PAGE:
The MacDougalls of Lorn are the senior branch of the royal house of Somerled, a famous warrior King of the Hebrides isles and ruler of Argyll until his death in 1164. Clan MacDougall is a very old Highland clan whose Chief, Madam Morag MacDougall of MacDougall, is the 31st Chief of the clan. She is an Honorary President of the Clan MacDougall Society of North America. The Society has a strong membership of MacDougalls whose names are spelled in many phonetic variations such as McDougal, McDougle, Macdouall, Macoual, etc. and for centuries several other families have been important parts of our clan. See Clan Names for more information.
Origins in Scotland
Mac means “son of” while the term “clan” comes from the Gaelic word for children. Thus, Clan MacDougall (Clann Mhic Dhùghaill) means “the children of the son of
Dugal”. The name Dugal derived from the Gaelic words “dubh”meaning dark or black and “gall” meaning foreigner or stranger. Hence Dugal translates as “Dark Foreigner” or “Black Stranger” which was a Gaelic term for persons of Norse descent. Our clan’s heritage from the Gael and the Norse is shown in the present arms of the
MacDougall Chiefs which quarter the lion of the ancient Scottish Kingdom of Dalriada and the black royal galley of the Norse.
In 1164 Somerled died in the Battle of Renfrew fighting the forces of the King of Scots near the banks of the River Clyde. Dugal, his oldest living son, inherited the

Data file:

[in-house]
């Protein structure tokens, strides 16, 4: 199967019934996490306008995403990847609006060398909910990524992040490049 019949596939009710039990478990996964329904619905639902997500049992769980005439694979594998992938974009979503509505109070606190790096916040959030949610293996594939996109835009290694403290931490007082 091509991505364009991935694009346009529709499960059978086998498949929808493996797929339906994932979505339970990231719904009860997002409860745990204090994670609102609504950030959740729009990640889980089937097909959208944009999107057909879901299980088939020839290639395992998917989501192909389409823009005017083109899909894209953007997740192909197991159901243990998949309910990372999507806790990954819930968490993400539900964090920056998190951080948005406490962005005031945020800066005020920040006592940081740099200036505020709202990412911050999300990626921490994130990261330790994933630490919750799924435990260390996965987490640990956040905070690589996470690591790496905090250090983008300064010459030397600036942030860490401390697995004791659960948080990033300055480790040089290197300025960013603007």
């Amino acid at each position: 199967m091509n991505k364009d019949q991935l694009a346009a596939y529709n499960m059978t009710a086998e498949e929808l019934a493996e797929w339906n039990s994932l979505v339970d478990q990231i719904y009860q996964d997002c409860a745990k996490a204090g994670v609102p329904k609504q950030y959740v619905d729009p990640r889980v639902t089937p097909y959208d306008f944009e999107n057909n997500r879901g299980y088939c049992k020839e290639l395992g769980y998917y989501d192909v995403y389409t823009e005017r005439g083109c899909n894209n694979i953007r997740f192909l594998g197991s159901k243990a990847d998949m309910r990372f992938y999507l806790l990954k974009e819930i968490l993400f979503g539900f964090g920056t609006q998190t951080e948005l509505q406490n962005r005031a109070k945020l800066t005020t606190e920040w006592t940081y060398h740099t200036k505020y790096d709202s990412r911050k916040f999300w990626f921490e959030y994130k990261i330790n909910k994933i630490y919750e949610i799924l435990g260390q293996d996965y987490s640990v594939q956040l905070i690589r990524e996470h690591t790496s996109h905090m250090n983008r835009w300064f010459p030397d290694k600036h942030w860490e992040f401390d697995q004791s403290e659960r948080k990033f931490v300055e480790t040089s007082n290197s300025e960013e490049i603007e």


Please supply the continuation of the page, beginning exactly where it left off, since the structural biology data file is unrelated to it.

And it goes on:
central portion of his father’s kingdom and became the founder and first Chief of Clan MacDougall. Our seagoing clan was based on the Hebrides isles of Mull, Coll,
Tiree, Jura and Kerrera then owned by Norway, and on the Scottish mainland in Lorn and Argyll on the west coast of Scotland. In their twin roles of King of the Hebrides
for Norway and ruler of Lorn for Scotland, Dugal and his successor Chiefs protected their islands and mainland territory with a ring of castles and a strong fleet of galleys.
During the summer of 1249 King Alexander II of Scotland sailed to the Hebrides intent on taking these Norwegian owned isles for Scotland but he became sick and
was forced to land on the island of Kerrera. He ordered Ewan the 3rd chief of clan MacDougall to surrender his Cairnburgh Castle in the Treshnish Isles (which was
Norwegian property) to the Scottish Crown. Ewan refused and declared that he had already sworn feudal loyalty to King Haakon of Norway for his Norwegian lands.
Alexander II exclaimed angrily – “No man can serve two masters!” to which Ewan calmly replied: – “One man can easily serve two masters if they are not enemies”.
Alexander died on Kerrera shortly afterwards and Ewan then swore feudal allegiance for his territory on the mainland of Scotland to the new eight-year-old King
Alexander III of Scots. When King Haakon of Norway gave Ewan the same choice in 1263, Ewan returned the Hebridean Isles to him and chose Scotland. King Haakon
was defeated by the Scots at the Battle of Largs in 1263. When the Treaty of Perth of 1266 gave the Scots possession of the Hebrides, Alexander III then returned their old island possessions back to the MacDougalls. This was an early incident in the many struggles to come. The clan next fought in support of the King of Scots against the
English invasions until their enemies tried to take the vacant crown of Scotland for Robert the Bruce.